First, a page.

03 July 2018 | News
WHO statistics show that 33% of Hepatitis B infections and 42% of Hepatitis C infections globally are attributable to unsafe injections in developing countries like India, making it a serious health hazard.
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Andhra Pradesh is the first state in India to have come out with a policy around AD syringes. In the national capital, many of the central government hospitals are already using the Re Use Prevention syringes though the proportion of their usage is limited
Acknowledging the fact that unsafe injection practices propagate Hepatitis and other blood borne pathogens, the World Health Organization had released its policy guidance on the use of safety syringes long back. Under this, WHO has recommended exclusive use of the Re-Use Prevention (RUP) syringes for all therapeutic purposes in addition to its use for immunization. WHO also urged the use of Sharps Injury Prevention (SIP) devices to avoid Needles Stick Injuries (NSIs). In more than six studies across India, NSIs have been found to be occurring in the range of 25% - 40% among the studied population, where in mostly the NSIs occurred at least once in the preceding year of the study.
WHO statistics show that 33% of Hepatitis B infections and 42% of Hepatitis C infections globally are attributable to unsafe injections in developing countries like India, making it a serious health hazard. A comprehensive Health Technology Assessment (HTA) study done by PGI Chandigarh on behalf of Department of Health Research quantifies the high morbidity from re-use of syringes and from needle stick injuries and demonstrates cost-effectiveness of Auto Disable (AD) syringes. Taking cognizance of this report, Government of Andhra Pradesh has decided to make usage of AD syringes mandatory for all clinical purposes as they aim to make Andhra Pradesh a Safe Injection State with effect from 28th July 2018, the World Hepatitis Day.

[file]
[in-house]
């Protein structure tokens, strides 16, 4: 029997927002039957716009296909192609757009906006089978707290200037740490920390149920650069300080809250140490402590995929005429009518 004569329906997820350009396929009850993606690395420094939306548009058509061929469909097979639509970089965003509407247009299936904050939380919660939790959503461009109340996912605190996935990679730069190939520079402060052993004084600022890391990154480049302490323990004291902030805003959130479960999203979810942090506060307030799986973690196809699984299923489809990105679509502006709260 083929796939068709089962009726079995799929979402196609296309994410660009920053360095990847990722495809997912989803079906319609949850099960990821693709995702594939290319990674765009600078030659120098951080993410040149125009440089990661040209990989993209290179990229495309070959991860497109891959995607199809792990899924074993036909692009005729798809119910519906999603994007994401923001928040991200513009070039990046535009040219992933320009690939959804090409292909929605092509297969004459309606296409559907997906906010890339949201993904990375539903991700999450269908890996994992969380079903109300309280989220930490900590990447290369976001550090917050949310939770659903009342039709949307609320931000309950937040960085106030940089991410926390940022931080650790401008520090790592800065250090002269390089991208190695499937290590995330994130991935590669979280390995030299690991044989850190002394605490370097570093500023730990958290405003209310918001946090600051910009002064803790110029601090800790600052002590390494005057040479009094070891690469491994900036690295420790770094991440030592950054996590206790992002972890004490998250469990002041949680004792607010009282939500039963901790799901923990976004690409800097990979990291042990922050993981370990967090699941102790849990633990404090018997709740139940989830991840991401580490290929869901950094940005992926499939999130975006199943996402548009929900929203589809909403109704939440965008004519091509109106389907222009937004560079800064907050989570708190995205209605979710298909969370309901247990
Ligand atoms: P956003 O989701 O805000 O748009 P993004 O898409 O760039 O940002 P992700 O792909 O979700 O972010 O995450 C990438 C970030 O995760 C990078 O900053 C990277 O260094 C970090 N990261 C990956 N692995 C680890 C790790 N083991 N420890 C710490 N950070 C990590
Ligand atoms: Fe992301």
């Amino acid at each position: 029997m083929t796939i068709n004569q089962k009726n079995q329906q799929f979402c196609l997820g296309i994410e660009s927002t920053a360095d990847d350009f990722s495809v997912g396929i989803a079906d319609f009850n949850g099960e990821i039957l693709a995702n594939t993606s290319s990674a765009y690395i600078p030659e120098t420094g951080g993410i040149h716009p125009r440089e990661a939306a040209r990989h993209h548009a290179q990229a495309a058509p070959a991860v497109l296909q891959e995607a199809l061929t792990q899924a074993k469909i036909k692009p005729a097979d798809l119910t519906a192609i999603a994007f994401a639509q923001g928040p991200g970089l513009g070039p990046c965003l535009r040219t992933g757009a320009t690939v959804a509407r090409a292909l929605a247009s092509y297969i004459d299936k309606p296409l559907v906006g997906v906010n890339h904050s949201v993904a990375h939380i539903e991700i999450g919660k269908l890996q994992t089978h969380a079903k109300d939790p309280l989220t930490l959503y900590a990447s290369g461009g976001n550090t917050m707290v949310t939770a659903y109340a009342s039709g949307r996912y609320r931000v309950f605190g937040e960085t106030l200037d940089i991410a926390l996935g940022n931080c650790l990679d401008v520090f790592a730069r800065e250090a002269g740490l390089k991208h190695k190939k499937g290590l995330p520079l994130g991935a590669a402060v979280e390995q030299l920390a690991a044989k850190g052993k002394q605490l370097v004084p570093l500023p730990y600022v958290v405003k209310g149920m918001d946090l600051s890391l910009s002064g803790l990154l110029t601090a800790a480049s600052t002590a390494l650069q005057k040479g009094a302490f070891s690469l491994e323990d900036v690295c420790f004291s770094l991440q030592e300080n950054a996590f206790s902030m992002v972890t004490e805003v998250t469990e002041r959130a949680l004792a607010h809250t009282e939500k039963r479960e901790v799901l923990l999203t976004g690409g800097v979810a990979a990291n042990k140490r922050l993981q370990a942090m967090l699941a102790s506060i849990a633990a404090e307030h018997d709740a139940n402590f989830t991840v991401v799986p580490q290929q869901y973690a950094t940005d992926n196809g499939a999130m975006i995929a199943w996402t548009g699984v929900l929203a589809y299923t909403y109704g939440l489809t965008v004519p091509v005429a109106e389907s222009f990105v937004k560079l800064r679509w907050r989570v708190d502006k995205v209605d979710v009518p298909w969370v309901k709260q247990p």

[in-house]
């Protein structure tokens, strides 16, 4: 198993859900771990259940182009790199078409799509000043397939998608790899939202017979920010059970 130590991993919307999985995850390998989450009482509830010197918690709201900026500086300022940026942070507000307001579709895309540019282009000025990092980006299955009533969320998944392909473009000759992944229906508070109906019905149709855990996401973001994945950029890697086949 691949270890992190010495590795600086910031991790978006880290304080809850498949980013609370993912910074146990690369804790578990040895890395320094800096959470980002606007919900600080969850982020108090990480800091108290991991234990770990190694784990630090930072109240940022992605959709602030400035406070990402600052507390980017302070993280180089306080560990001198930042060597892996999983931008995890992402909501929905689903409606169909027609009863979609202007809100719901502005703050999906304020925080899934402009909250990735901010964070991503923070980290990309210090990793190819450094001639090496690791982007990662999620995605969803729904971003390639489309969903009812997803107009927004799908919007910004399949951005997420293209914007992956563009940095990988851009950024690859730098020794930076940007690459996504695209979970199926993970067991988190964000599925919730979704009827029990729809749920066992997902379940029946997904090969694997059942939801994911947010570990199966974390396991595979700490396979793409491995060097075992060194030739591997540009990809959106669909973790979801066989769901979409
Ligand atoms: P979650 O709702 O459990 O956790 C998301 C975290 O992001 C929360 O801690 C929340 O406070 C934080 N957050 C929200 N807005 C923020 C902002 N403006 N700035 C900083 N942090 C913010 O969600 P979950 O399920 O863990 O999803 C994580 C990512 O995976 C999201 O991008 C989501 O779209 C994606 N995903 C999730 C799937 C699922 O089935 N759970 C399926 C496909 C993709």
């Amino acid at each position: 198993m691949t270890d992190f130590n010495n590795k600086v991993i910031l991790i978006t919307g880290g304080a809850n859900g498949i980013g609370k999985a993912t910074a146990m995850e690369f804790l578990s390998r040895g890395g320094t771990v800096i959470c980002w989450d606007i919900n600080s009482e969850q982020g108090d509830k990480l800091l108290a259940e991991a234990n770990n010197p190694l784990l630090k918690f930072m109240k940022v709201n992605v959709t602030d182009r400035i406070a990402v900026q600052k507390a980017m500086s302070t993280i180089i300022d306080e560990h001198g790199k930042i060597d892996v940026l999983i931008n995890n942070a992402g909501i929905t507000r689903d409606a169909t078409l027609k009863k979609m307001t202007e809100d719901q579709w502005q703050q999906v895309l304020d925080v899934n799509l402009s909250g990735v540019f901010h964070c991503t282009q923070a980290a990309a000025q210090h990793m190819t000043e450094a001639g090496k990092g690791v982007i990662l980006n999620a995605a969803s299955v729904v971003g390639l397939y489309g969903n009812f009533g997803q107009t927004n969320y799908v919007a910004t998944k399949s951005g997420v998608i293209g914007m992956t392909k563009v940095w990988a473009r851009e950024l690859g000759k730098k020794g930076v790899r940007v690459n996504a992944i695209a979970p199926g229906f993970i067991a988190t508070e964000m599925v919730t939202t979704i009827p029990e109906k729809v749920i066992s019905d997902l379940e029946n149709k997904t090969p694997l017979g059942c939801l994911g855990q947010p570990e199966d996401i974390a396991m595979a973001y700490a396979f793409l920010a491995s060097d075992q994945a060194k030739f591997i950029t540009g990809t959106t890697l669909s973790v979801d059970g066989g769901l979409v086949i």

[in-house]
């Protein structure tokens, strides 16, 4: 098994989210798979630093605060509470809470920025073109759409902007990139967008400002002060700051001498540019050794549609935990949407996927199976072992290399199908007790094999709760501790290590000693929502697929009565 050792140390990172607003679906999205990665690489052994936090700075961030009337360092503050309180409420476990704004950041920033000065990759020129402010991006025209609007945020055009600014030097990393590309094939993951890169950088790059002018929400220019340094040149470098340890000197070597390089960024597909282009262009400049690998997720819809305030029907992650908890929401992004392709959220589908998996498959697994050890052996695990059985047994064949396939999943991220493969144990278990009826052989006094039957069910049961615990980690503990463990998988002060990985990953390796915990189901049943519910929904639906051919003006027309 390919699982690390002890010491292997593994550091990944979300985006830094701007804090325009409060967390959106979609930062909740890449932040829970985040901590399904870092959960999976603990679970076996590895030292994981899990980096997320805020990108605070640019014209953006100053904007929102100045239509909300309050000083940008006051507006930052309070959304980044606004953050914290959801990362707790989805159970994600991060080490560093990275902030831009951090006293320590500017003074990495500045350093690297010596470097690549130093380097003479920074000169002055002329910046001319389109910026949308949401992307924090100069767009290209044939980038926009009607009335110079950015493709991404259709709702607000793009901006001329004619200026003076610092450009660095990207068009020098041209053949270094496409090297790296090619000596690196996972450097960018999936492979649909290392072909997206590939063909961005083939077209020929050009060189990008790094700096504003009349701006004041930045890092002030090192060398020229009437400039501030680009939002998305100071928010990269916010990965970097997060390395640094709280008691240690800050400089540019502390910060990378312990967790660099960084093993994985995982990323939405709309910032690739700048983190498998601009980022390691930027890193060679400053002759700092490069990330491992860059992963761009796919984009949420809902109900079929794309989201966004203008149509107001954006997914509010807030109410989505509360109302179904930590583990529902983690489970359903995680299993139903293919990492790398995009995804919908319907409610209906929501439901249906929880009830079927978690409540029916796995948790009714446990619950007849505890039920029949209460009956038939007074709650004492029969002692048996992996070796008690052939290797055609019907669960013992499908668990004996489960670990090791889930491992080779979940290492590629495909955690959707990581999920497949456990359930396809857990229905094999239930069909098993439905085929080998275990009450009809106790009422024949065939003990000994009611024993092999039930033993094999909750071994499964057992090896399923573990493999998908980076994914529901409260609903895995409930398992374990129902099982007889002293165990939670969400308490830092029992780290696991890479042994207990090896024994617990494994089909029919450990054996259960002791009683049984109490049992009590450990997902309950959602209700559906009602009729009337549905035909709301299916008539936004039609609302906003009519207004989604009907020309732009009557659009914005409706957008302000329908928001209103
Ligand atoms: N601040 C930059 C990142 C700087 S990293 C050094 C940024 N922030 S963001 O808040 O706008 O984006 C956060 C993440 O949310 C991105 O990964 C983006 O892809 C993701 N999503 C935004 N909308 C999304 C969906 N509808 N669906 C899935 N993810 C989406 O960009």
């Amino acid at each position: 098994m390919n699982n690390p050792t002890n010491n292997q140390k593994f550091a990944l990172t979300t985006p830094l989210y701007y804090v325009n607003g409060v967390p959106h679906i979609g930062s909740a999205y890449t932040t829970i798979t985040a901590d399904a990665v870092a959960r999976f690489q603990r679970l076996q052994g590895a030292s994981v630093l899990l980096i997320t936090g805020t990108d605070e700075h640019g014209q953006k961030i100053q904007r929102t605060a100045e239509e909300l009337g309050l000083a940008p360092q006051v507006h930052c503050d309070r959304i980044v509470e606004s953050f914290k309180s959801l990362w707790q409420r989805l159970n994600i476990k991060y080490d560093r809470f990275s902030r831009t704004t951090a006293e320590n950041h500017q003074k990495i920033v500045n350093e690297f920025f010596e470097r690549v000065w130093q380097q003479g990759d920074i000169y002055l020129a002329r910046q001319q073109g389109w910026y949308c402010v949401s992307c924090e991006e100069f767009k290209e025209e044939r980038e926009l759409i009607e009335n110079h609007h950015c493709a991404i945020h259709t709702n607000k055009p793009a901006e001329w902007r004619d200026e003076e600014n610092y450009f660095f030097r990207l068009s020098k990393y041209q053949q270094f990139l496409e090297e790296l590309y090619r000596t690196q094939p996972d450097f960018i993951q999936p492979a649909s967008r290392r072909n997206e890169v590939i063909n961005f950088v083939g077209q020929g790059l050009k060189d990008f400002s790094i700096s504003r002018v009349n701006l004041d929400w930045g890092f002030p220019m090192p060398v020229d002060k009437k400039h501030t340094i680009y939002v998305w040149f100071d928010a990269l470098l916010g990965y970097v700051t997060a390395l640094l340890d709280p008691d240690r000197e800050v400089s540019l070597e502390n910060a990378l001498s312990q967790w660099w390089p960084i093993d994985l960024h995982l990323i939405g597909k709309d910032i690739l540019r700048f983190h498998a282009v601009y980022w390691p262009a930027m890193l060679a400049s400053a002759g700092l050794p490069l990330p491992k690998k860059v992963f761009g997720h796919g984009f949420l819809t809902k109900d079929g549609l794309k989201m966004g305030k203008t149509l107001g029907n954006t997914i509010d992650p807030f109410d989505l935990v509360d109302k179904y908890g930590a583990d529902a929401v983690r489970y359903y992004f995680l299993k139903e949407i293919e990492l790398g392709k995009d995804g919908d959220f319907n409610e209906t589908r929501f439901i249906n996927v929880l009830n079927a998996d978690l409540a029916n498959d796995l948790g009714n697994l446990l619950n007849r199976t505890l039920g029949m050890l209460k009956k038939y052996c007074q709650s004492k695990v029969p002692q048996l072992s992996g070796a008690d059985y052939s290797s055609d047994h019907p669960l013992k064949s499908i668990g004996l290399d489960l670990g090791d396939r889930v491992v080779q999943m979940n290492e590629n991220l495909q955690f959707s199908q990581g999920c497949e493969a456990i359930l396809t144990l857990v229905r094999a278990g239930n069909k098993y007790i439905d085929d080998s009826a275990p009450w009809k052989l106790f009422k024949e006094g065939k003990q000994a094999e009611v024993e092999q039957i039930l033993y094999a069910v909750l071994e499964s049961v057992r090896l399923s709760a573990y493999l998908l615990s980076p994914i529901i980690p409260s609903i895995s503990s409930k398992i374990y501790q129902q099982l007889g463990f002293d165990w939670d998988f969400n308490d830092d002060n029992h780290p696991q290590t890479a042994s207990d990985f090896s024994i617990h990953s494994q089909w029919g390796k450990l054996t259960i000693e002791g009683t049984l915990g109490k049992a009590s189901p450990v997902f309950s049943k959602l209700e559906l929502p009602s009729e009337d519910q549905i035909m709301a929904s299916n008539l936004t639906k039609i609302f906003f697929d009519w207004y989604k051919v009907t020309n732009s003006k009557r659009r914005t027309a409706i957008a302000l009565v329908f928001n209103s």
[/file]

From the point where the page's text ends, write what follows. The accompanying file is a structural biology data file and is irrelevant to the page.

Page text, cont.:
Dr. Ranju Singh, Professor of Anesthesia in Lady Harding’s medical college commented, “We have been using RUP syringes since 2013, even before WHO issued recommendations to this effect. These are well accepted and all our staff is trained to use them. They feel satisfied that there is no risk of even accidental reuse of such syringes by anyone.” However, lot of healthcare institutions need to have the same approach to increase patient outcomes
Appreciating this development, Pavan Mocherla, Managing Director, BD – India & South Asia said, “This is a welcome step and we hope many other states would follow the movement. To achieve India’s commitment towards elimination of viral hepatitis by 2030, unsafe injection practices need to be curbed and Andhra Pradesh government’s decision to adopt exclusive use of AD syringes is laudable. We are well poised to serve the growing need of newer technology syringes and have already been supporting the state governments and specific hospitals with developing a comprehensive safety ecosystem for infection prevention & control, including the use of RUP syringes. Our teams have supported the development of several Centers of Excellence in Injection Safety like in Kerala and Puducherry in South India and we are committed to doing more to support this critical healthcare need.”
Punjab state has been adopted by WHO India under their Injection Safety Implementation pilot. The state has been undertaking many measures to strengthen the Safe Injection ecosystem including the adoption of RUP syringes.
Dr. Rajesh Bhaskar, Nodal officer of State Injection Safety project of Punjab added, “RUP syringes have been well accepted in Punjab. We have ensured that all staff is trained and understands the importance of locking the syringe after use else this may get accidentally reused by anyone. State government has been requested to expand the project including the use of RUP syringes.”
Infection prevention and control is an important public health priority, especially in low and middle-income countries. Poor practices in hospitals act as an amplifier for infections. As per India’s National Patient Safety Implementation Framework (2018-25) released in April 2018, one in ten patients acquire Healthcare Associated Infections (HAIs) while receiving care in developing countries. Re-use of medical syringes and Needle Stick Injuries (NSIs) continues to be a matter of serious concern as it poses grave health risks both to the patient as well as to health care professionals.